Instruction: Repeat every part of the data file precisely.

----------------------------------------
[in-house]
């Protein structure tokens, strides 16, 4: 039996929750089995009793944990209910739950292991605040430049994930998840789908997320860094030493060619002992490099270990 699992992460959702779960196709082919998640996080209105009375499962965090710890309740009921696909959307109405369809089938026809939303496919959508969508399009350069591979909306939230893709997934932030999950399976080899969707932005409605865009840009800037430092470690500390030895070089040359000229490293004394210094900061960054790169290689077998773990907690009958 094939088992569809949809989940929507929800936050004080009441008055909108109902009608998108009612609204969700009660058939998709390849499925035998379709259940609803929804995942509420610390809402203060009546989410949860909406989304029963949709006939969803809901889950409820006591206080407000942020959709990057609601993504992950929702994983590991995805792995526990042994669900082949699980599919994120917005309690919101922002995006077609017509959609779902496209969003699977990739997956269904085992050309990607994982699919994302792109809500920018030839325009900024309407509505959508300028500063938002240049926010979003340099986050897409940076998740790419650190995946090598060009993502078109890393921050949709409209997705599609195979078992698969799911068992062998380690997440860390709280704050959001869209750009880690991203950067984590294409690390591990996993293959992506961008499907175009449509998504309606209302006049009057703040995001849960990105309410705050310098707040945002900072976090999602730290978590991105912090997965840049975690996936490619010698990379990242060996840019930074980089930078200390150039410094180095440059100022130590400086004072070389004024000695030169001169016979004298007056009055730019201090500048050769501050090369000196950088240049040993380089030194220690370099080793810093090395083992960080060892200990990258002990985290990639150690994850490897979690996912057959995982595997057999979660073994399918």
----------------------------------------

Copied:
[in-house]
């Protein structure tokens, strides 16, 4: 039996929750089995009793944990209910739950292991605040430049994930998840789908997320860094030493060619002992490099270990 699992992460959702779960196709082919998640996080209105009375499962965090710890309740009921696909959307109405369809089938026809939303496919959508969508399009350069591979909306939230893709997934932030999950399976080899969707932005409605865009840009800037430092470690500390030895070089040359000229490293004394210094900061960054790169290689077998773990907690009958 094939088992569809949809989940929507929800936050004080009441008055909108109902009608998108009612609204969700009660058939998709390849499925035998379709259940609803929804995942509420610390809402203060009546989410949860909406989304029963949709006939969803809901889950409820006591206080407000942020959709990057609601993504992950929702994983590991995805792995526990042994669900082949699980599919994120917005309690919101922002995006077609017509959609779902496209969003699977990739997956269904085992050309990607994982699919994302792109809500920018030839325009900024309407509505959508300028500063938002240049926010979003340099986050897409940076998740790419650190995946090598060009993502078109890393921050949709409209997705599609195979078992698969799911068992062998380690997440860390709280704050959001869209750009880690991203950067984590294409690390591990996993293959992506961008499907175009449509998504309606209302006049009057703040995001849960990105309410705050310098707040945002900072976090999602730290978590991105912090997965840049975690996936490619010698990379990242060996840019930074980089930078200390150039410094180095440059100022130590400086004072070389004024000695030169001169016979004298007056009055730019201090500048050769501050090369000196950088240049040993380089030194220690370099080793810093090395083992960080060892200990990258002990985290990639150690994850490897979690996912057959995982595997057999979660073994399918």